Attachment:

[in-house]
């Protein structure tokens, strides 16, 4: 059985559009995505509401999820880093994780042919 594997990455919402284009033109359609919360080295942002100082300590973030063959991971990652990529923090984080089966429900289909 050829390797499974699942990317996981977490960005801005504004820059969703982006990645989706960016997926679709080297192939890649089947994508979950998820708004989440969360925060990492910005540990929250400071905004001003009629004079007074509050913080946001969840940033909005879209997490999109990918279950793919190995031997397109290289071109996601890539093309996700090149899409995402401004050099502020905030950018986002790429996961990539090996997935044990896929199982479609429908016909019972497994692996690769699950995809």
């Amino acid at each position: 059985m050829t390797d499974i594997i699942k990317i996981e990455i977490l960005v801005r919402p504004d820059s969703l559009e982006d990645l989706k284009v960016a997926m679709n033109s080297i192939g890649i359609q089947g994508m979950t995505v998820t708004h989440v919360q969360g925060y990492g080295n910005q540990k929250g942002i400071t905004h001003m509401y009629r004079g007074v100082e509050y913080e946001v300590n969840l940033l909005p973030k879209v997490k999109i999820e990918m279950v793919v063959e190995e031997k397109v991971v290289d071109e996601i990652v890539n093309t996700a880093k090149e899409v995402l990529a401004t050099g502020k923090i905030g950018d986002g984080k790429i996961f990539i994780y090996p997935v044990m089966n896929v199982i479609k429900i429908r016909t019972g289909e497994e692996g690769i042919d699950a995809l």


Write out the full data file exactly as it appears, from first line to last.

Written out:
[in-house]
């Protein structure tokens, strides 16, 4: 059985559009995505509401999820880093994780042919 594997990455919402284009033109359609919360080295942002100082300590973030063959991971990652990529923090984080089966429900289909 050829390797499974699942990317996981977490960005801005504004820059969703982006990645989706960016997926679709080297192939890649089947994508979950998820708004989440969360925060990492910005540990929250400071905004001003009629004079007074509050913080946001969840940033909005879209997490999109990918279950793919190995031997397109290289071109996601890539093309996700090149899409995402401004050099502020905030950018986002790429996961990539090996997935044990896929199982479609429908016909019972497994692996690769699950995809």
């Amino acid at each position: 059985m050829t390797d499974i594997i699942k990317i996981e990455i977490l960005v801005r919402p504004d820059s969703l559009e982006d990645l989706k284009v960016a997926m679709n033109s080297i192939g890649i359609q089947g994508m979950t995505v998820t708004h989440v919360q969360g925060y990492g080295n910005q540990k929250g942002i400071t905004h001003m509401y009629r004079g007074v100082e509050y913080e946001v300590n969840l940033l909005p973030k879209v997490k999109i999820e990918m279950v793919v063959e190995e031997k397109v991971v290289d071109e996601i990652v890539n093309t996700a880093k090149e899409v995402l990529a401004t050099g502020k923090i905030g950018d986002g984080k790429i996961f990539i994780y090996p997935v044990m089966n896929v199982i479609k429900i429908r016909t019972g289909e497994e692996g690769i042919d699950a995809l």